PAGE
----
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Publication numberUS2545865 A
Publication typeGrant
Publication dateMar 20, 1951
Filing dateMay 11, 1948
Priority dateMay 11, 1948
Publication numberUS 2545865 A, US 2545865A, US-A-2545865, US2545865 A, US2545865A
InventorsWallace Frederick J
Original AssigneeAmerican Cystoscope Makers Inc
Export CitationBiBTeX, EndNote, RefMan
External Links: USPTO, USPTO Assignment, Espacenet
Electrosurgical instrument
US 2545865 A
Abstract  available in
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Claims  available in
Description  (OCR text may contain errors)

March 20, 1951 F. J. WALLACE 2,545,865

ELECTROSURGICAL INSTRUMENT Filed May 11, 1948 2 Sheets-Sheet 1 1N1 'EN TOR. fi ugfi/a/rJ MLLACE ATTUEYEY March 20, 1951 F. J. WALLACE ELECTROSURGICAL INSTRUMENT 2 Sheets-Sheet 2 Filed May 11, 1948 AT 17 'UENEY I -H-=-E v: =vv .Ylwfl tit? if m 52 Q a M6 m 5 Patented Mar. 20, 1951 UNITED STATES PATENT OFFICE ELECTROSURGICAL INSTRUMENT Application May 11, 1948, Serial No. 26,356

This invention relates generally to a surgical instrument and has particular reference to an endoscopic instrument that is adapted to'remove protrusions, tissue growths and the like, in body passages and cavities, with the aid of one or more high frequency electric currents.

A number of meritorious advances have been made in recent years in the art of electrosurgical resection of protrusions and tumorous growths in body passages, and cavities. In this connection, instruments have been devised whereby such protrusions and growths may be removed by the use of high frequency operating electrodes, manually movable arcuately or longitudinally with respect to their axes, under conditions of illuminated vision. It is generally the practice to connect the operating electrode of such an instrument with an electrical unit capable of supplying high frequency currents of difierent characteristics. The electrical unit is usually provided with a plurality of circuits, one of which furnishes a high frequency cutting curren which permits the operating electrode to cut tissues with a minimum of trauma and substantially no accompanying searing or destruction of tissue. A second circuit furnishes a high frequency coagulating current which affords ample hemostatic effect in general surgical procedures; while a third circuit, having certain parts in common with the first and second circuits, furnishes a current that is a blend of the cutting and coagulating currents.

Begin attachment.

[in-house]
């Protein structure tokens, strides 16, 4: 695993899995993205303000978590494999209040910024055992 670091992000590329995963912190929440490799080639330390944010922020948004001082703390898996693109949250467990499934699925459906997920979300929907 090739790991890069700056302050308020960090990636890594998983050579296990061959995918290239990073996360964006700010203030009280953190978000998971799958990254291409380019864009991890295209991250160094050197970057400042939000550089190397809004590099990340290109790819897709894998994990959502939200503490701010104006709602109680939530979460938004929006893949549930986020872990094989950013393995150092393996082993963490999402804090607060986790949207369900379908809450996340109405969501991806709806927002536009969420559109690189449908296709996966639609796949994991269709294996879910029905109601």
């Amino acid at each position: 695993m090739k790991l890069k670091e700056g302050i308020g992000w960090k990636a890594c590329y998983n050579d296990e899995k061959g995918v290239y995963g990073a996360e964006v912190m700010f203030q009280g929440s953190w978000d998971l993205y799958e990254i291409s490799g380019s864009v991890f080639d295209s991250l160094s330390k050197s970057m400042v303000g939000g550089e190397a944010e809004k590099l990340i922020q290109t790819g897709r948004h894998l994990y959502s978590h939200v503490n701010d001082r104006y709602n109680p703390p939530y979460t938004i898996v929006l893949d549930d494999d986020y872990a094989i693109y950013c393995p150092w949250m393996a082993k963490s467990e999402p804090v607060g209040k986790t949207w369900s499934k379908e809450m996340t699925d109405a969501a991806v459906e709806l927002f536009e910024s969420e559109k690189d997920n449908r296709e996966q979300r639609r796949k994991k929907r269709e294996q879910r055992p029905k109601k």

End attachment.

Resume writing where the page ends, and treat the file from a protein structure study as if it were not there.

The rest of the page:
The control of the aforementioned circuits has in the past been effected by a treadle switch unit, connected to the electrical unit and operated by a foot of the surgeon operating the instrument. The treadle switch unit is usually connected to the electrical unit by a flexible cable so as to permit its disposition at a point remote from the electrical unit but proximate the location of the operating surgeon. By virtue of the movable character of the treadle switch unit, it may be accidentally moved around on the floor by the surgeons foot during an operation, thereby making it necessary for the surgeon to grope for the switch unit and oftentimes interrupt the operation to make sure that he is actuating the proper control so as to obtain the desired current.

Even if such a switch unit is not accidentally moved out of the desired position, the surgeon is still under considerable strain in performing the operation, since he must manipulate the cutting electrode by hand and at the same time operate the switch unit by foot. It will be recog- 6 Claims. (01. 128-303.15)

nized that the nervous strain imposed on the surgeon is compounded in situations where he is uncertain as to the exact position of the control elements of the switch unit.

The present invention obviates the difficulties experienced in the past as it provides an electrosurgical instrument which eliminates the need of foot switch units of the character indicated above. The parts of the instrument of this invention are so constructed and arranged that the surgeon may with one hand impart movement to the operating electrode and simultaneously control its electrical energization. This arrangement possesses a number of worthwhile advantages which will be readily apparent to persons versed in the art from the detailed description herein.

This invention has for its principal object the provision of an improved surgical instrument for removing protrusions, tissue growths and the like with the aid of at least one high frequency current.

Another object of the invention is to provide an endoscopic electrosurgical resecting instrument having a movable operating electrode that is adapted to be actuated and electrically energized simultaneously through the medium of a means under the control of one hand of the operator.

With the above and other objects in view, the invention comprises the devices, combinations and arrangements of parts set forth in the following detailed description and illustrated in the annexed drawings of a preferred embodiment of the invention, from which the several features of the invention, together with the advantages attainable thereby, will be readily understood by persons skilled in the art.

In the drawings:

Figure 1 is a view in side elevation of an instrument constructed in accordance with this invention, with parts broken away for better illustration;

Figure 2 is a top plan view of a portion of the instrument shown in Figure 1;

Figure 3 is a view taken along staggered line 33 of Figure 1;

Figure 4 is a view in enlargement corresponding to Figure 1, certain parts being shown in central vertical cross-section for better illustration, while other parts are omitted;